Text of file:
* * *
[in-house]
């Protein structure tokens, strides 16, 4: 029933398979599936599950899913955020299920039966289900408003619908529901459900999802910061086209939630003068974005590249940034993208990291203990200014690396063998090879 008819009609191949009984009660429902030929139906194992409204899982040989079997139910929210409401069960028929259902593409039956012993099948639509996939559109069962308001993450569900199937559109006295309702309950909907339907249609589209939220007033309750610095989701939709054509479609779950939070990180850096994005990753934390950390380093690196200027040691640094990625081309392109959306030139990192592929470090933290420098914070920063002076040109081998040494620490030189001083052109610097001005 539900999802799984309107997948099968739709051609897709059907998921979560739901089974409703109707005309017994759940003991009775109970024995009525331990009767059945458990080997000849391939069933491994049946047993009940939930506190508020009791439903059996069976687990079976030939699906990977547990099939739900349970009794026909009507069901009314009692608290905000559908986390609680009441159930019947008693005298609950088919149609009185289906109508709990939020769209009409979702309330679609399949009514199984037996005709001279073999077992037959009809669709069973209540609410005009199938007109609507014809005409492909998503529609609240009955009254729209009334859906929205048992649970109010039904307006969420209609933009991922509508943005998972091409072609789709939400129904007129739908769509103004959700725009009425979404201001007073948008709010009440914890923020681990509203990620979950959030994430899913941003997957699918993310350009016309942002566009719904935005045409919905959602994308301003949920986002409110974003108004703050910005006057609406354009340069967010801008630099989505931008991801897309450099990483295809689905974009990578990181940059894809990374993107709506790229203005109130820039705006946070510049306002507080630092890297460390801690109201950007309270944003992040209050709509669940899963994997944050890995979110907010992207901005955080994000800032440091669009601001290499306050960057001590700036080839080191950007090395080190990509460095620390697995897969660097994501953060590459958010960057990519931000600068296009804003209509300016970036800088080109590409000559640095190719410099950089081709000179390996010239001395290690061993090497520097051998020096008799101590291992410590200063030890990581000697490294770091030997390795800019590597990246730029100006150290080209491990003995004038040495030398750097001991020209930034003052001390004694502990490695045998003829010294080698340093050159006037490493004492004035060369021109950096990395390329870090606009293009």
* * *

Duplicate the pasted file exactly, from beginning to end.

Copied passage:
[in-house]
């Protein structure tokens, strides 16, 4: 029933398979599936599950899913955020299920039966289900408003619908529901459900999802910061086209939630003068974005590249940034993208990291203990200014690396063998090879 008819009609191949009984009660429902030929139906194992409204899982040989079997139910929210409401069960028929259902593409039956012993099948639509996939559109069962308001993450569900199937559109006295309702309950909907339907249609589209939220007033309750610095989701939709054509479609779950939070990180850096994005990753934390950390380093690196200027040691640094990625081309392109959306030139990192592929470090933290420098914070920063002076040109081998040494620490030189001083052109610097001005 539900999802799984309107997948099968739709051609897709059907998921979560739901089974409703109707005309017994759940003991009775109970024995009525331990009767059945458990080997000849391939069933491994049946047993009940939930506190508020009791439903059996069976687990079976030939699906990977547990099939739900349970009794026909009507069901009314009692608290905000559908986390609680009441159930019947008693005298609950088919149609009185289906109508709990939020769209009409979702309330679609399949009514199984037996005709001279073999077992037959009809669709069973209540609410005009199938007109609507014809005409492909998503529609609240009955009254729209009334859906929205048992649970109010039904307006969420209609933009991922509508943005998972091409072609789709939400129904007129739908769509103004959700725009009425979404201001007073948008709010009440914890923020681990509203990620979950959030994430899913941003997957699918993310350009016309942002566009719904935005045409919905959602994308301003949920986002409110974003108004703050910005006057609406354009340069967010801008630099989505931008991801897309450099990483295809689905974009990578990181940059894809990374993107709506790229203005109130820039705006946070510049306002507080630092890297460390801690109201950007309270944003992040209050709509669940899963994997944050890995979110907010992207901005955080994000800032440091669009601001290499306050960057001590700036080839080191950007090395080190990509460095620390697995897969660097994501953060590459958010960057990519931000600068296009804003209509300016970036800088080109590409000559640095190719410099950089081709000179390996010239001395290690061993090497520097051998020096008799101590291992410590200063030890990581000697490294770091030997390795800019590597990246730029100006150290080209491990003995004038040495030398750097001991020209930034003052001390004694502990490695045998003829010294080698340093050159006037490493004492004035060369021109950096990395390329870090606009293009």